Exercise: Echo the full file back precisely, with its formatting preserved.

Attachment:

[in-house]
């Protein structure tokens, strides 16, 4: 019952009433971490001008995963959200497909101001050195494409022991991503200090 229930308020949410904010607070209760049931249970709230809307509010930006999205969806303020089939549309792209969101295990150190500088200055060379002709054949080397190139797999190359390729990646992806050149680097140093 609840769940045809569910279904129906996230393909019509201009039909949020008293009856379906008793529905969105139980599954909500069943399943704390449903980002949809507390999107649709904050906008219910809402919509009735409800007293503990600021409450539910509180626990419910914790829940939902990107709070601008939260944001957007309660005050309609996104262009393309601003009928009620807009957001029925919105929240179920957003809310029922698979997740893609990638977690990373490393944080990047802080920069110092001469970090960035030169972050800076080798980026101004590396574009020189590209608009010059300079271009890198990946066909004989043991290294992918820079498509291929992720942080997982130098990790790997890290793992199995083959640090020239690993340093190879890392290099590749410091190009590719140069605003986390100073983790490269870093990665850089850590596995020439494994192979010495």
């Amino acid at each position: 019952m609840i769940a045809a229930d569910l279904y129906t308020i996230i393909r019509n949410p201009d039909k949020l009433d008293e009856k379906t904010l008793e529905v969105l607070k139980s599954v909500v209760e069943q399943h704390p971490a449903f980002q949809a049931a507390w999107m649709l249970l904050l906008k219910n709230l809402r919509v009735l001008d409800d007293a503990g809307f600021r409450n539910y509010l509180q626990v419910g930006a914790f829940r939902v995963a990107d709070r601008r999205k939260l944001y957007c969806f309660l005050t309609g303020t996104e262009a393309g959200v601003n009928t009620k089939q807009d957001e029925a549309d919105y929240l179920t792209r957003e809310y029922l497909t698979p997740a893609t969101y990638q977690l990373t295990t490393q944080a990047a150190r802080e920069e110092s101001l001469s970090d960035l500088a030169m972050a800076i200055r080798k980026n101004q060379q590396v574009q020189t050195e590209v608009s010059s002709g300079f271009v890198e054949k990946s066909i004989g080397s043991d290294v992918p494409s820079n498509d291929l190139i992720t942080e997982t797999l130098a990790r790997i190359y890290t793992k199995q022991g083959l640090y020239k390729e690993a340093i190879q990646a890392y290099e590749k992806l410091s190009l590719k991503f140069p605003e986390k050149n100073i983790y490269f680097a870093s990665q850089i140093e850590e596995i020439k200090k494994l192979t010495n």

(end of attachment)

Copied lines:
[in-house]
């Protein structure tokens, strides 16, 4: 019952009433971490001008995963959200497909101001050195494409022991991503200090 229930308020949410904010607070209760049931249970709230809307509010930006999205969806303020089939549309792209969101295990150190500088200055060379002709054949080397190139797999190359390729990646992806050149680097140093 609840769940045809569910279904129906996230393909019509201009039909949020008293009856379906008793529905969105139980599954909500069943399943704390449903980002949809507390999107649709904050906008219910809402919509009735409800007293503990600021409450539910509180626990419910914790829940939902990107709070601008939260944001957007309660005050309609996104262009393309601003009928009620807009957001029925919105929240179920957003809310029922698979997740893609990638977690990373490393944080990047802080920069110092001469970090960035030169972050800076080798980026101004590396574009020189590209608009010059300079271009890198990946066909004989043991290294992918820079498509291929992720942080997982130098990790790997890290793992199995083959640090020239690993340093190879890392290099590749410091190009590719140069605003986390100073983790490269870093990665850089850590596995020439494994192979010495």
């Amino acid at each position: 019952m609840i769940a045809a229930d569910l279904y129906t308020i996230i393909r019509n949410p201009d039909k949020l009433d008293e009856k379906t904010l008793e529905v969105l607070k139980s599954v909500v209760e069943q399943h704390p971490a449903f980002q949809a049931a507390w999107m649709l249970l904050l906008k219910n709230l809402r919509v009735l001008d409800d007293a503990g809307f600021r409450n539910y509010l509180q626990v419910g930006a914790f829940r939902v995963a990107d709070r601008r999205k939260l944001y957007c969806f309660l005050t309609g303020t996104e262009a393309g959200v601003n009928t009620k089939q807009d957001e029925a549309d919105y929240l179920t792209r957003e809310y029922l497909t698979p997740a893609t969101y990638q977690l990373t295990t490393q944080a990047a150190r802080e920069e110092s101001l001469s970090d960035l500088a030169m972050a800076i200055r080798k980026n101004q060379q590396v574009q020189t050195e590209v608009s010059s002709g300079f271009v890198e054949k990946s066909i004989g080397s043991d290294v992918p494409s820079n498509d291929l190139i992720t942080e997982t797999l130098a990790r790997i190359y890290t793992k199995q022991g083959l640090y020239k390729e690993a340093i190879q990646a890392y290099e590749k992806l410091s190009l590719k991503f140069p605003e986390k050149n100073i983790y490269f680097a870093s990665q850089i140093e850590e596995i020439k200090k494994l192979t010495n």